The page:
This elegant, small book consists of three essays, all of them revolving around solitude. In the first, Perkins (who had, at the time of publication, made six wilderness films for PBS and written three other books) describes his 19th year, 1968, during which he suffered a breakdown and was institutionalized in an East Coast facility (I'm not a psychologist, so if I say that from the description it sounds like catatonic schizophrenia, don't hold me to it). The "angels" are the ward attendants, who are angelic only in their cool, capricious power over the inmates of the ward. There's not an ounce of fat here, nor a shred of self-pity, but there is a clear-eyed remembrance of events and the kind of humor that comes from observation and understanding. The second essay describes his time as a solo canoeist in the Canadian north: Perkins spent the thaw reporting the weather by radio to Yellowknife from a converted meatlocker on the tundra, then paddled alone down the Baillie River. Along the way the tundra comes to life, wolves and birds and caribou and, at the last, the body of a dead musk ox which Perkins cannot leave until, after four days, he is brought to the understanding of death within nature, the Inuit belief in an immortality of the body through its cycling with and into the world.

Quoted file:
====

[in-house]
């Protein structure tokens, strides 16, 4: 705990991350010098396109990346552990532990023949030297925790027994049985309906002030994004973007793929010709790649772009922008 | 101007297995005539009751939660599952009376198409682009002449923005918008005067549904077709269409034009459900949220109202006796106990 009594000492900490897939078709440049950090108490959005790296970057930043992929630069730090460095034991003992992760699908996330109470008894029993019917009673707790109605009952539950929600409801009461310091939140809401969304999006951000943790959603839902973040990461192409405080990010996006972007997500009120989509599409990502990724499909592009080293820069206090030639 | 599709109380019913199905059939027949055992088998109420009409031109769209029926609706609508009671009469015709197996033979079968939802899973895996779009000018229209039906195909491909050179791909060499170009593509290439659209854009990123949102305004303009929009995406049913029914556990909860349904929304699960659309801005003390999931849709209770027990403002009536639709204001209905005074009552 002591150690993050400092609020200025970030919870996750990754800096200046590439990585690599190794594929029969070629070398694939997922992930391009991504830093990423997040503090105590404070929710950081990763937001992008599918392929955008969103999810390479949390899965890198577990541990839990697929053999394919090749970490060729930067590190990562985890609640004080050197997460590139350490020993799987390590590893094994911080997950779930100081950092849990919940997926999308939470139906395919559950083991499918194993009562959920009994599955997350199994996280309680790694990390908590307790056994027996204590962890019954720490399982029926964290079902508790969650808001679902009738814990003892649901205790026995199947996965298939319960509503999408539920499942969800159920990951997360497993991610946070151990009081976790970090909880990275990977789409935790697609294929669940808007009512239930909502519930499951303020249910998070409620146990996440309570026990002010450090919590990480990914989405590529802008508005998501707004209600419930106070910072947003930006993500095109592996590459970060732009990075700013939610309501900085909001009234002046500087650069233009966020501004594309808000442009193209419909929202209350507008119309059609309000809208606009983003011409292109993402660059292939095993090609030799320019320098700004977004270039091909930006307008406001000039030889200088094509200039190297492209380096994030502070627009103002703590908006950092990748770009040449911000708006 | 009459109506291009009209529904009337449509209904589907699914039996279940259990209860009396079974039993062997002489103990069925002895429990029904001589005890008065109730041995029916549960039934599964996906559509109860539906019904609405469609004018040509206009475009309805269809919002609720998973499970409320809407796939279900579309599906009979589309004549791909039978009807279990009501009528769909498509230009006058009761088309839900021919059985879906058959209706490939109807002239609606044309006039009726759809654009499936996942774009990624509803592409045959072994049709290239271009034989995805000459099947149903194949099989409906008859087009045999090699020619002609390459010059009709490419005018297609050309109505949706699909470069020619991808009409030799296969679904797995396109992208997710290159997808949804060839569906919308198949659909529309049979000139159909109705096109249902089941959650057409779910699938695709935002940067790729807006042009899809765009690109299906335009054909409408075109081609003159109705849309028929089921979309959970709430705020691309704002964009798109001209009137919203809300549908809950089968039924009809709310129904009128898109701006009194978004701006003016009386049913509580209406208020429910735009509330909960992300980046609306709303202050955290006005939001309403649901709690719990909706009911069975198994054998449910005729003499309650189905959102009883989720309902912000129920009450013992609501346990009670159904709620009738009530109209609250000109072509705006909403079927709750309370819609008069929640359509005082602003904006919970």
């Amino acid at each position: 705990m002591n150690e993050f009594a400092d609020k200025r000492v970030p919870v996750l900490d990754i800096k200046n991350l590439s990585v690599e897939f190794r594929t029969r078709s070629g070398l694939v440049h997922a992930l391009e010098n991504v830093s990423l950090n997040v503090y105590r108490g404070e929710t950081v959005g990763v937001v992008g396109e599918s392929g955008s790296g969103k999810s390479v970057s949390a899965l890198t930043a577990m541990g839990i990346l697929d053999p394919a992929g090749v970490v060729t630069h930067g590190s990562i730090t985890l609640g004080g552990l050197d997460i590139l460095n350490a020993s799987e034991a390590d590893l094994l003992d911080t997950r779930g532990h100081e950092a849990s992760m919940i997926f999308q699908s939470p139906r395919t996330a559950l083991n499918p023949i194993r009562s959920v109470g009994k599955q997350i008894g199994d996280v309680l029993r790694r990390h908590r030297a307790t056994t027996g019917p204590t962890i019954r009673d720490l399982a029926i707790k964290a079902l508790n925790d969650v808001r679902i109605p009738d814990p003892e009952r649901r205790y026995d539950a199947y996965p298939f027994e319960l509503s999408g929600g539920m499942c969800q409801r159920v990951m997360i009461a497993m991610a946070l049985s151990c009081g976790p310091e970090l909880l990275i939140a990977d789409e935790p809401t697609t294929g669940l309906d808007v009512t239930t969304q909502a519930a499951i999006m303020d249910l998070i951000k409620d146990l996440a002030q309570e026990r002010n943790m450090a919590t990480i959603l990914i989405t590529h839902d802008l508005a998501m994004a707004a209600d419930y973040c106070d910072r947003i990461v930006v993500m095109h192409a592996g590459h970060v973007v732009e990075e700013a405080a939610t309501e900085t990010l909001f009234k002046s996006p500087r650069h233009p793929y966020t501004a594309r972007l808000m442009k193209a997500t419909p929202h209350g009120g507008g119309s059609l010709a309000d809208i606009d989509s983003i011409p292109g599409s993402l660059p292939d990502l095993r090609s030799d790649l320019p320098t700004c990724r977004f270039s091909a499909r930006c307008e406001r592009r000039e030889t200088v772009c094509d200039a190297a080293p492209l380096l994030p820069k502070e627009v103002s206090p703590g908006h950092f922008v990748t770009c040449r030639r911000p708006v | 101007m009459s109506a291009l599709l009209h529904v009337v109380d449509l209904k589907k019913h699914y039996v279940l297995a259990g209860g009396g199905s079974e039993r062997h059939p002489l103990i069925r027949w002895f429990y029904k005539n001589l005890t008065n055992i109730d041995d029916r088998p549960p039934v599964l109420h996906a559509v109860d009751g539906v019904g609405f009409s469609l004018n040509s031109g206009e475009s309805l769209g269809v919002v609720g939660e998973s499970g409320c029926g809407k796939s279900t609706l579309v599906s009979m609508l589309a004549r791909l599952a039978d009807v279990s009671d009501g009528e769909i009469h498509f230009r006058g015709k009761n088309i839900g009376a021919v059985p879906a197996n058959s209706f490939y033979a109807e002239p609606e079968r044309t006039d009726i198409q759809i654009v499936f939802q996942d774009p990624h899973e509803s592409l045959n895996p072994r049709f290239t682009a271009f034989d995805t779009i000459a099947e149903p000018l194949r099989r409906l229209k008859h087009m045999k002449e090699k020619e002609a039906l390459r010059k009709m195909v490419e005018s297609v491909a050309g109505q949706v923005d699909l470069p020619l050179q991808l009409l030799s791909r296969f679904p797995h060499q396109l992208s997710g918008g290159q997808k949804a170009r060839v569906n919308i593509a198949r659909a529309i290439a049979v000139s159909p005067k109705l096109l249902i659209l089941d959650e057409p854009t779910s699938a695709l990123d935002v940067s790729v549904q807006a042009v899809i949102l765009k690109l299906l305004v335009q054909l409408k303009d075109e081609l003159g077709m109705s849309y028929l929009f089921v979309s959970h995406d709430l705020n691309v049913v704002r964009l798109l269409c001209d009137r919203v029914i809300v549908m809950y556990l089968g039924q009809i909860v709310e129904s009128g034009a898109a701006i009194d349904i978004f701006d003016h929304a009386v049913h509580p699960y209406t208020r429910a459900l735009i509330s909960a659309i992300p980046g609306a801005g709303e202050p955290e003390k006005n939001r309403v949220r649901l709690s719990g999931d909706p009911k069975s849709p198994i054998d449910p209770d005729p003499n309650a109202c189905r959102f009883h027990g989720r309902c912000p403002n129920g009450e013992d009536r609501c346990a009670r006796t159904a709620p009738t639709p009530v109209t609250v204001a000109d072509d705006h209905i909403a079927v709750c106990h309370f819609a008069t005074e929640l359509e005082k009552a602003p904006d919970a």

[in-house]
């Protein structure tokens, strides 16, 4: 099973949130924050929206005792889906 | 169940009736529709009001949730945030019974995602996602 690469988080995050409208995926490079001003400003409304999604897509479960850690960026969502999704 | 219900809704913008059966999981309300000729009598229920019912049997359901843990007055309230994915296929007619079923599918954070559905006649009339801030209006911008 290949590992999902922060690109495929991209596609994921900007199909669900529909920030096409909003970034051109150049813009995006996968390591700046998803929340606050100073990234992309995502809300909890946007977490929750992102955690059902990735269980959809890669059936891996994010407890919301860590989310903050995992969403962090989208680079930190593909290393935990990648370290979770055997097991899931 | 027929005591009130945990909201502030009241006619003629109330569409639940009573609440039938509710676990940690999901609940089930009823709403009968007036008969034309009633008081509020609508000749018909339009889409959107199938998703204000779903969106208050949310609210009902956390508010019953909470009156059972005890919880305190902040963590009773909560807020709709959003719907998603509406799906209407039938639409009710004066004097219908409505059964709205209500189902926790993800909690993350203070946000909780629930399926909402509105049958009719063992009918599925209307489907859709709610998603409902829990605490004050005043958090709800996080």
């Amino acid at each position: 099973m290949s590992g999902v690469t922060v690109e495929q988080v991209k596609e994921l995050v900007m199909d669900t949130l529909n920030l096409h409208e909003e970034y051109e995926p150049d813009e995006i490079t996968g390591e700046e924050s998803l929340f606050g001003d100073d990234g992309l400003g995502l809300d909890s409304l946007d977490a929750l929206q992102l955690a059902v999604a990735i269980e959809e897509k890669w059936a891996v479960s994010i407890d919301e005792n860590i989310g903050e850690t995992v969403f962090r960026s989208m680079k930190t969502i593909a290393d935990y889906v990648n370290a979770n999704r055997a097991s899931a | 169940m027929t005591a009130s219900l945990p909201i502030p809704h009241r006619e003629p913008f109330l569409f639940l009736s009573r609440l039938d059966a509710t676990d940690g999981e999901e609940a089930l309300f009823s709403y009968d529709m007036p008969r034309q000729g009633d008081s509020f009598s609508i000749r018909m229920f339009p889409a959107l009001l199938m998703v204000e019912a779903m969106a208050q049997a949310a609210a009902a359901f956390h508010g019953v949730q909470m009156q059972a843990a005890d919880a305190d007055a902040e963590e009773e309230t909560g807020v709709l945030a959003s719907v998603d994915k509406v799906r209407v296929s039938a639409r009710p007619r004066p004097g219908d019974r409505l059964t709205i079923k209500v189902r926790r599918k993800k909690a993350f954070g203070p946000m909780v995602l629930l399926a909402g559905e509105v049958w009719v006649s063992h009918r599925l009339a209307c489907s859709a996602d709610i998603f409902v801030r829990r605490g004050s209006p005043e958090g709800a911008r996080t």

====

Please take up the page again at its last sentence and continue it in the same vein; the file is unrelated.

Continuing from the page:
The last essay speaks of the early death, by cancer, of his wife Rene. This is hugely charged material, but Perkins reports on her illness, her death, and his pain with the same lucid voice that enlightened the previous essays. The result is tremendously moving without a hint of the maudlin or sentimental.